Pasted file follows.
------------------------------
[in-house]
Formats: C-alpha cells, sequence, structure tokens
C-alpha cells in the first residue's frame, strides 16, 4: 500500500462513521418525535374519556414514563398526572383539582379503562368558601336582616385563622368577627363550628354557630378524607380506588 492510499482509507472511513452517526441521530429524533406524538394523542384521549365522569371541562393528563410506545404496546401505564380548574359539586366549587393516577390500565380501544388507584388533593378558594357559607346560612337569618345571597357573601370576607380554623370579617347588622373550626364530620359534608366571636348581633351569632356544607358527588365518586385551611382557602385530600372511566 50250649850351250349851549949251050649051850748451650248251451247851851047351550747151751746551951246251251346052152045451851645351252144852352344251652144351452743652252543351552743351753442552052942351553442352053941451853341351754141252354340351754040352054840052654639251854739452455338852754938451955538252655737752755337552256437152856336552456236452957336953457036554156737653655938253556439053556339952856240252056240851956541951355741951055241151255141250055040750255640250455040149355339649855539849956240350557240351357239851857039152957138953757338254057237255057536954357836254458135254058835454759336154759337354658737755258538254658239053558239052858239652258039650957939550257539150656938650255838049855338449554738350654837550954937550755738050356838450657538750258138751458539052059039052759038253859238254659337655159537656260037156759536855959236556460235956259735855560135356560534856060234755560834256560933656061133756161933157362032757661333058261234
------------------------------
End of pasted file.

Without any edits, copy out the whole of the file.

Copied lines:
[in-house]
Formats: C-alpha cells, sequence, structure tokens
C-alpha cells in the first residue's frame, strides 16, 4: 500500500462513521418525535374519556414514563398526572383539582379503562368558601336582616385563622368577627363550628354557630378524607380506588 492510499482509507472511513452517526441521530429524533406524538394523542384521549365522569371541562393528563410506545404496546401505564380548574359539586366549587393516577390500565380501544388507584388533593378558594357559607346560612337569618345571597357573601370576607380554623370579617347588622373550626364530620359534608366571636348581633351569632356544607358527588365518586385551611382557602385530600372511566 50250649850351250349851549949251050649051850748451650248251451247851851047351550747151751746551951246251251346052152045451851645351252144852352344251652144351452743652252543351552743351753442552052942351553442352053941451853341351754141252354340351754040352054840052654639251854739452455338852754938451955538252655737752755337552256437152856336552456236452957336953457036554156737653655938253556439053556339952856240252056240851956541951355741951055241151255141250055040750255640250455040149355339649855539849956240350557240351357239851857039152957138953757338254057237255057536954357836254458135254058835454759336154759337354658737755258538254658239053558239052858239652258039650957939550257539150656938650255838049855338449554738350654837550954937550755738050356838450657538750258138751458539052059039052759038253859238254659337655159537656260037156759536855959236556460235956259735855560135356560534856060234755560834256560933656061133756161933157362032757661333058261234